In the early 1990s, BMW found itself in court with M5 owners for the oddest of reasons. The automaker’s “crime” was not a safety issue or mechanical failure or even a misleading statement about the car’s performance—the first-generation M5 was by all contemporary accounts incredible to drive. Rather, U.S. customers were miffed that BMW had produced too many of them. BMW had initially said it would only sell 500 examples and even printed the number in a promotional brochure. However, the initial allotment sold so well that BMW decided to build another 739 cars for the U.S. market. After all, what was the harm?
M5 owners thought the harm was extra depreciation, and they filed a class-action lawsuit to make up their losses. BMW ended up providing each original owner with a $4,000 voucher (nearly $10,000 today) toward the price of a new BMW.
More than a wrinkle in the history of BMW’s legendary M program, the settlement provides a data point in a rather murky subject: The value of rarity in the classic car market. Although the benefits of limited production seem obvious—we all remember the basics of supply and demand from Economics 101—evidence of a rarity premium in the classic car market is mixed. Yes, certain rare cars are worth a lot. But are they worth a lot because they are rare? We explored this subject last year and found that, from a market-wide perspective, lower production does not necessarily correlate to higher value.
The chart above plots production numbers and Hagerty Price Guide value for some 200 vehicles. If lower production meant higher values, the data points would show a nice diagonal slope from the top left to the bottom right. Instead, it looks like an L shape. Surely, some vehicles are rare and valuable—that’s a Ferrari 250 GTO in the top left—and many high-production vehicles are worth relatively little—the Fox-Body Mustang sits on the lower right corner. But we see plenty of low-production, low-value cars dotting the lower left area of the chart.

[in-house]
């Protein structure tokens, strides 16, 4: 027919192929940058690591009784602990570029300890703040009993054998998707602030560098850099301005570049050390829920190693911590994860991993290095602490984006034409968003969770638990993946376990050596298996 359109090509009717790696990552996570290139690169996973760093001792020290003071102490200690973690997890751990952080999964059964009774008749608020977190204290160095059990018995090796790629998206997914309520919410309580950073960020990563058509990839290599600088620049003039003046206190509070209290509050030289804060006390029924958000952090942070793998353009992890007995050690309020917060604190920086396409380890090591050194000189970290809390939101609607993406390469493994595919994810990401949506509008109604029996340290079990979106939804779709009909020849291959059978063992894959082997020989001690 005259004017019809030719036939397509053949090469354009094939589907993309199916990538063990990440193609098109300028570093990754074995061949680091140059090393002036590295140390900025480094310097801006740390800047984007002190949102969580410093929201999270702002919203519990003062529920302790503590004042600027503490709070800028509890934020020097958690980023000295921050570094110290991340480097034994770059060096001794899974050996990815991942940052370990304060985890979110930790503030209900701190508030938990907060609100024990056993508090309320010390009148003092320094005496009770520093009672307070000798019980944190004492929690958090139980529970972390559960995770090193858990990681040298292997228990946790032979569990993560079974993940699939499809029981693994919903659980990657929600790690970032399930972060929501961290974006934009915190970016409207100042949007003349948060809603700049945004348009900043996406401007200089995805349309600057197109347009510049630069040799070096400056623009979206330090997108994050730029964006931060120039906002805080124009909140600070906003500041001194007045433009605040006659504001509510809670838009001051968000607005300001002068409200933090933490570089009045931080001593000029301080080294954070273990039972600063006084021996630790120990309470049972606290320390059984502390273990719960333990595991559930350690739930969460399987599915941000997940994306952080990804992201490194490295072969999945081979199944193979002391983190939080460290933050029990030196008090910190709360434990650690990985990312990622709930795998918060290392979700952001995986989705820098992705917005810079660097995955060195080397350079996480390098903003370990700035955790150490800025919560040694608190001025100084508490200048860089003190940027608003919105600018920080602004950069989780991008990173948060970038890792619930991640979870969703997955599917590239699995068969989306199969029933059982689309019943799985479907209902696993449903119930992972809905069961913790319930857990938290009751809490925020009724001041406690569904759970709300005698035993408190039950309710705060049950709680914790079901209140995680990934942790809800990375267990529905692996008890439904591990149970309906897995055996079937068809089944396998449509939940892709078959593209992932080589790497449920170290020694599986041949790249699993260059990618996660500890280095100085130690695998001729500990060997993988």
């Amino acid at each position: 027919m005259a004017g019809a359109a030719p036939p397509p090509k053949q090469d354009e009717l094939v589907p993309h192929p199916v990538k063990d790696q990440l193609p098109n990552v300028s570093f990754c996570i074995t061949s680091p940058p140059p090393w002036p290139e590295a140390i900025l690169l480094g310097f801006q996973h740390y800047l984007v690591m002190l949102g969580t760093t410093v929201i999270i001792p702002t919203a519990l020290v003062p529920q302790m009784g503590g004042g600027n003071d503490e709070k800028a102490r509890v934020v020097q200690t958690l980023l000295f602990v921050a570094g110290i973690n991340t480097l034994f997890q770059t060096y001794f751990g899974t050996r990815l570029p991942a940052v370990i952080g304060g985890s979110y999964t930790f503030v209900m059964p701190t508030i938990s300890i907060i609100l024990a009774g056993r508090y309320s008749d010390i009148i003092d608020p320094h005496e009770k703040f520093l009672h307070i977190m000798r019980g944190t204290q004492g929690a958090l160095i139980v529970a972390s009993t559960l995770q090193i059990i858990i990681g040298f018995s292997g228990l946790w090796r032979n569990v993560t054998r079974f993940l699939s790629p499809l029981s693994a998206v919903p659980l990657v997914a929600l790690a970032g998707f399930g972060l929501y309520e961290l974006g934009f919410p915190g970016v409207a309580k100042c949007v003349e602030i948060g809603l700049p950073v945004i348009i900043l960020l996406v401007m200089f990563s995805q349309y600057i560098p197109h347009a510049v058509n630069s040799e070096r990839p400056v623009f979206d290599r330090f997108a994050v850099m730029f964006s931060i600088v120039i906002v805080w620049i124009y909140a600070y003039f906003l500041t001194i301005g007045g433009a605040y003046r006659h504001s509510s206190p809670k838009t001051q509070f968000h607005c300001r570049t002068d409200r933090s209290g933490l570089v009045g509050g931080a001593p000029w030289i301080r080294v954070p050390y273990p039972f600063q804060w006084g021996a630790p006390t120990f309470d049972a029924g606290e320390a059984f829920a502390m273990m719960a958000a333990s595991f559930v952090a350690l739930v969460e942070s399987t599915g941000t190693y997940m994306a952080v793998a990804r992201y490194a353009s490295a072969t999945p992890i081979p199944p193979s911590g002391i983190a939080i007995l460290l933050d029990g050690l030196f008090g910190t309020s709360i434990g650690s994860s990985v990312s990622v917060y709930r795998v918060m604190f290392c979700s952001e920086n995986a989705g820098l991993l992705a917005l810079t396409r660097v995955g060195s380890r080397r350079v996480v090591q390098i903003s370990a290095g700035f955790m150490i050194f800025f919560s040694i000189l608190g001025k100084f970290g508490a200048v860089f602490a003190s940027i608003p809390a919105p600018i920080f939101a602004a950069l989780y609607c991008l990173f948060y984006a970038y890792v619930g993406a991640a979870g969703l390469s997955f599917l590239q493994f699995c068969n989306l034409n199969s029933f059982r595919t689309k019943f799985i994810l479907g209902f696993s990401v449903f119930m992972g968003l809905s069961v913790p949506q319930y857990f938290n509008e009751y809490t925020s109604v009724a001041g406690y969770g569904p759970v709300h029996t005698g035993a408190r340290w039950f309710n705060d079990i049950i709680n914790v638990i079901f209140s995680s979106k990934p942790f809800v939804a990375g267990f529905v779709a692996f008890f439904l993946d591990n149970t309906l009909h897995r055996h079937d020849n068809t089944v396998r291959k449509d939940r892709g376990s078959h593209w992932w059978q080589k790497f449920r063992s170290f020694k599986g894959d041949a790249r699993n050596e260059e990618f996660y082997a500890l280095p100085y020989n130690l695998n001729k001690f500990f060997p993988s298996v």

That meta-analysis does not, however, account for the difference in value between cars that differ only in rarity. The first 500 E28 M5s were exactly the same as the latter 729 except for the fact that they were supposed to be 1 of 500.
To explore this question we need to detour away from BMWs for a minute and look at—wait for it—special-edition Corvettes.
In 2009, Chevrolet sold a variety of Corvettes. There were coupes and convertibles, but specifically, there was the base model with the 430-hp LS3 V-8, a GT1 Championship Edition (CE) coupe with the same LS3. Production numbers for the 2009 Chevrolet Corvette Coupe are as follows:
8,737 base coupes
53 GT1 CE coupes (out of 125 GT1 CEs total).
Current Hagerty Price Guide values show that the GT1 CE coupe is valued at $51,200, and the base model is at $44,200. So, the rare GT1 Championship Edition coupe is 15.8 percent more valuable than the regular-production coupe. That does not, however, take into account the difference in the original price, which was nearly $16,000—or more than 30 percent. In other words, for original owners the rarity premium, at least so far, has actually been a rarity tax. The GT1 is also 26 percent less valuable than the much more common 2009 Z06, which currently carries a condition #1 value of $69,600. So, if you have to pick between low production and a high-revving 7.0-liter V-8, definitely go with the latter.